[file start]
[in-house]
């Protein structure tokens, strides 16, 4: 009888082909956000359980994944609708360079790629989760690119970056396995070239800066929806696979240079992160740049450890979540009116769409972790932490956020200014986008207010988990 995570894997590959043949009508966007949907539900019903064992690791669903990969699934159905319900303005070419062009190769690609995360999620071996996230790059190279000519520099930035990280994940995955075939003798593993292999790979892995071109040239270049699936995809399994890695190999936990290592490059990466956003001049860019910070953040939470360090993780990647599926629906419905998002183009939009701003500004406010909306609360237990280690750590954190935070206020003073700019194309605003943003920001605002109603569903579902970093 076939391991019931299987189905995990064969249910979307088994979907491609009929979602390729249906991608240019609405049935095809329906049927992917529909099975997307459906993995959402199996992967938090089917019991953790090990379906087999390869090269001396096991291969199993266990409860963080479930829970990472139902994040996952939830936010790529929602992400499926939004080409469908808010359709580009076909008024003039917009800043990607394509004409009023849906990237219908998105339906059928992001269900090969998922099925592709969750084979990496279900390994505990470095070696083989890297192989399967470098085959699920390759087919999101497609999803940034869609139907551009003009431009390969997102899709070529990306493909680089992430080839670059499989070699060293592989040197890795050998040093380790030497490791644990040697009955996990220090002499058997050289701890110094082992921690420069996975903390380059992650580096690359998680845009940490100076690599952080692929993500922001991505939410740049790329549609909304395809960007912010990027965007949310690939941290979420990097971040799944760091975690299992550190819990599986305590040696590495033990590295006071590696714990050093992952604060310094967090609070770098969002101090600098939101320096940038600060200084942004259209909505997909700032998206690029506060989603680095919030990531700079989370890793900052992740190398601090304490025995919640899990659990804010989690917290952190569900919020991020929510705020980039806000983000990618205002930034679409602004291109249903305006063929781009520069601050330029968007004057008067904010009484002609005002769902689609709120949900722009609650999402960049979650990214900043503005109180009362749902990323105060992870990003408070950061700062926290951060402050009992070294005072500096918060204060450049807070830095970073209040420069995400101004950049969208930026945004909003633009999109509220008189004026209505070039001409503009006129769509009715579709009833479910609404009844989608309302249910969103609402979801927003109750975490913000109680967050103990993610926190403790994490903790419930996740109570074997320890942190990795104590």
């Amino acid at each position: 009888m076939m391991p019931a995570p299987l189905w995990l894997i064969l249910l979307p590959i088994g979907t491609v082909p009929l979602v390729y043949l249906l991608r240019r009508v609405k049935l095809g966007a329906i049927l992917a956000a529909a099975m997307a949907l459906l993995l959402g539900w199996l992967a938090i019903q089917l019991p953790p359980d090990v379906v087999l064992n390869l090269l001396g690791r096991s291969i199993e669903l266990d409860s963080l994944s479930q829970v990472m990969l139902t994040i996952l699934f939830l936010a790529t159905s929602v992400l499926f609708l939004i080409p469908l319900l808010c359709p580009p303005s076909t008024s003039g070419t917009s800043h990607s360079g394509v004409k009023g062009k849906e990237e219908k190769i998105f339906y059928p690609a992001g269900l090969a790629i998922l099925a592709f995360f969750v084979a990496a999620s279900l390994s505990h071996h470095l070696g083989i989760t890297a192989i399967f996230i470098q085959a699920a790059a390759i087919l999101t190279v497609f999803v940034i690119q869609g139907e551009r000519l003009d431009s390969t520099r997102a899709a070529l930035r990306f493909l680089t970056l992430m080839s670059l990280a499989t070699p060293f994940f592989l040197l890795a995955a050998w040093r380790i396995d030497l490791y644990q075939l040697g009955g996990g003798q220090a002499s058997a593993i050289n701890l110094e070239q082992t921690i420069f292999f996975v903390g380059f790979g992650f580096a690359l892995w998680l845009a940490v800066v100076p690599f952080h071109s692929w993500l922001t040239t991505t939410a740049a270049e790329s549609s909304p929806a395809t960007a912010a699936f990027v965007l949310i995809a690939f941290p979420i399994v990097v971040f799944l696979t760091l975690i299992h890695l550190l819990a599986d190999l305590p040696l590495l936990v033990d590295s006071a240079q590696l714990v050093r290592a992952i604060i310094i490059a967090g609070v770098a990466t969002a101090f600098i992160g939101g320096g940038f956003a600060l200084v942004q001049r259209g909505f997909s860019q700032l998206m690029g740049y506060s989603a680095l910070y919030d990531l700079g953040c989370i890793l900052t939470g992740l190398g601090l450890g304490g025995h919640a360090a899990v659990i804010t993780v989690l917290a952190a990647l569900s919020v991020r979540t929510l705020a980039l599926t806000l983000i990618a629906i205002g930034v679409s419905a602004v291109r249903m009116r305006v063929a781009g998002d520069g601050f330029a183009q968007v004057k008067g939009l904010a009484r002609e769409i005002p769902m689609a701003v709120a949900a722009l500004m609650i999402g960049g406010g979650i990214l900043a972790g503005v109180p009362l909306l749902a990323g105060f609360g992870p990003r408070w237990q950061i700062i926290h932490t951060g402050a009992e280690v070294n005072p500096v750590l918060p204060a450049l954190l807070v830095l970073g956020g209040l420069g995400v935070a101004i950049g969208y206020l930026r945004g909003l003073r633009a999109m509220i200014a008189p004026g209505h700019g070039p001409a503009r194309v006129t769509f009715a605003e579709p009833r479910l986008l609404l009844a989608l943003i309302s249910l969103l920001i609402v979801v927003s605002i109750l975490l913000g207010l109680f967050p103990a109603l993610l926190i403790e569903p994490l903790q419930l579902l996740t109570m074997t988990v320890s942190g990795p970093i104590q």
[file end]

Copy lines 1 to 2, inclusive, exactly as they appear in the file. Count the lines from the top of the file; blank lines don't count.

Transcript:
[in-house]
């Protein structure tokens, strides 16, 4: 009888082909956000359980994944609708360079790629989760690119970056396995070239800066929806696979240079992160740049450890979540009116769409972790932490956020200014986008207010988990 995570894997590959043949009508966007949907539900019903064992690791669903990969699934159905319900303005070419062009190769690609995360999620071996996230790059190279000519520099930035990280994940995955075939003798593993292999790979892995071109040239270049699936995809399994890695190999936990290592490059990466956003001049860019910070953040939470360090993780990647599926629906419905998002183009939009701003500004406010909306609360237990280690750590954190935070206020003073700019194309605003943003920001605002109603569903579902970093 076939391991019931299987189905995990064969249910979307088994979907491609009929979602390729249906991608240019609405049935095809329906049927992917529909099975997307459906993995959402199996992967938090089917019991953790090990379906087999390869090269001396096991291969199993266990409860963080479930829970990472139902994040996952939830936010790529929602992400499926939004080409469908808010359709580009076909008024003039917009800043990607394509004409009023849906990237219908998105339906059928992001269900090969998922099925592709969750084979990496279900390994505990470095070696083989890297192989399967470098085959699920390759087919999101497609999803940034869609139907551009003009431009390969997102899709070529990306493909680089992430080839670059499989070699060293592989040197890795050998040093380790030497490791644990040697009955996990220090002499058997050289701890110094082992921690420069996975903390380059992650580096690359998680845009940490100076690599952080692929993500922001991505939410740049790329549609909304395809960007912010990027965007949310690939941290979420990097971040799944760091975690299992550190819990599986305590040696590495033990590295006071590696714990050093992952604060310094967090609070770098969002101090600098939101320096940038600060200084942004259209909505997909700032998206690029506060989603680095919030990531700079989370890793900052992740190398601090304490025995919640899990659990804010989690917290952190569900919020991020929510705020980039806000983000990618205002930034679409602004291109249903305006063929781009520069601050330029968007004057008067904010009484002609005002769902689609709120949900722009609650999402960049979650990214900043503005109180009362749902990323105060992870990003408070950061700062926290951060402050009992070294005072500096918060204060450049807070830095970073209040420069995400101004950049969208930026945004909003633009999109509220008189004026209505070039001409503009006129769509009715579709009833479910609404009844989608309302249910969103609402979801927003109750975490913000109680967050103990993610926190403790994490903790419930996740109570074997320890942190990795104590």